Content Marketing — Creating Sales in the Information Age

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Image by Austin Chan on Unsplash

I hate being actively sold to. I prefer to do my own research and make an informed purchasing decision based on the information provided to me by expert vendors. Typically, the more a vendor tells me, the more likely I am to buy their product or service.

This is especially true when I’m buying a product or service which requires the vendor to install a large degree of trust in their operation before I commit.

A considered purchase like a car, a holiday or a financial product may take days or even weeks of research before I’m comfortable to buy. During this time, salespeople are advised to stay well clear of me until I’m ready to ask specific questions. Pile too much pressure on me and I’ll just walk away.

The Wrong Content

Put the wrong content in front of a client and you are likely to confuse them and may ultimately lose the sale. When a potential client is confused they will often turn to the wider social web to seek advice. Sadly, the information shared via forums and on social networks by (often) well-meaning individuals isn’t always accurate. Sometimes, it’s downright misleading.

I believe, as a marketer, you have a duty of care to ensure that the community you serve always has the right information to hand — so any decisions they make regarding future purchases are based on fact.

Note: This honest approach will help you in the long-term as you reduce customer support requests and help protect your reputation.

Complex Products Require Simple Explanations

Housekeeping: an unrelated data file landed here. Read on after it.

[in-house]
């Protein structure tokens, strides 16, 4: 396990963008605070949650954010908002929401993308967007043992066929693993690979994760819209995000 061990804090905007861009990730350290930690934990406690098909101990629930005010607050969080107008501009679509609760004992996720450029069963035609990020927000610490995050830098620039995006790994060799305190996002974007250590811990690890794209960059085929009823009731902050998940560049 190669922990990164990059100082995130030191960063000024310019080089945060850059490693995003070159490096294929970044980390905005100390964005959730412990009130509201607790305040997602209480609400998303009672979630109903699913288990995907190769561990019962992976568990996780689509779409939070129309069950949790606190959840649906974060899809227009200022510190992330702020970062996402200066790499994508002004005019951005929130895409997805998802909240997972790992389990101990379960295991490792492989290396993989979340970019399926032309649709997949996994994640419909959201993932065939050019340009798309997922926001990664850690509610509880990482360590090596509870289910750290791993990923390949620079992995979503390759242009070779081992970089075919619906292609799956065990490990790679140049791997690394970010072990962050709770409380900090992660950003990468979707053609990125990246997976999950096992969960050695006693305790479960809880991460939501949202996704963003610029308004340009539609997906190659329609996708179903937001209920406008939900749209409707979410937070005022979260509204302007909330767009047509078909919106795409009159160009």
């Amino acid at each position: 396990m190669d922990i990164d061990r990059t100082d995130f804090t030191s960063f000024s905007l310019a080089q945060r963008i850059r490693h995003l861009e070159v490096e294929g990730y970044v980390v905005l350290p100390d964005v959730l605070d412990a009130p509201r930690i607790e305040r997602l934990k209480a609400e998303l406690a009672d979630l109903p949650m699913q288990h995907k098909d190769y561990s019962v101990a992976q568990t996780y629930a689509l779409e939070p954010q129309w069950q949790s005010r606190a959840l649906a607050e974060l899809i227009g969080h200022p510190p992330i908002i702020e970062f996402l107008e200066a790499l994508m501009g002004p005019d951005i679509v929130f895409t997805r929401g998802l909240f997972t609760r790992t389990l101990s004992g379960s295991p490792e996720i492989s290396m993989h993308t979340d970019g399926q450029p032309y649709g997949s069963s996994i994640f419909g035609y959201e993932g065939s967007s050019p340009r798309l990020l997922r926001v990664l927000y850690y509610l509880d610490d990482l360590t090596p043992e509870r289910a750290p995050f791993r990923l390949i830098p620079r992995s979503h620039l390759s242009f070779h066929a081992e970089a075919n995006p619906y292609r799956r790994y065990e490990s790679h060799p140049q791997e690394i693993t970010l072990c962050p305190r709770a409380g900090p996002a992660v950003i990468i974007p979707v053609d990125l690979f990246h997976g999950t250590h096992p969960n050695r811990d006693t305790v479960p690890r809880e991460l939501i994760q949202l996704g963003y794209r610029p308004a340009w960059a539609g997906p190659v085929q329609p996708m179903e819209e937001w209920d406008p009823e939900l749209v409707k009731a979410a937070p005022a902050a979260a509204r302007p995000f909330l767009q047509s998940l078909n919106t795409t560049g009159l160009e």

It’s perhaps a little counterintuitive but the more complex your product or service, the simpler your marketing content needs to be.

Note: Consider how many corporate websites confuse their audience by burying their offers in buzzwords and impenetrable jargon.

A Human Approach

Because people buy from people they like and trust and are inspired to buy by people they identify with, the marketing of complex products needs to take on a very human approach.

Case studies and detailed testimonials need to be at the center of your strategy and delivered alongside simple, easy to follow product details highlighting any benefits.

And don’t think complex products need longwinded explanations.

It’s amazing what you can do with a series of bullet points and some well-chosen images/graphics.

A Happy Accident

When you provide your potential clients with useful, engaging information the days of the hard sell are over. In fact, sales can almost become something of a by-product spun out of careful content production, delivering the right information to the right person at the right time.

How do you use content to soft sell complex products? Share your comments below:

This post first appeared on the iContact Email Marketing Blog.

Written by

Marketing Strategist, Author of #BecomingTHEExpert, Content Marketing Trainer, and Cyclist. Check out my author profile:

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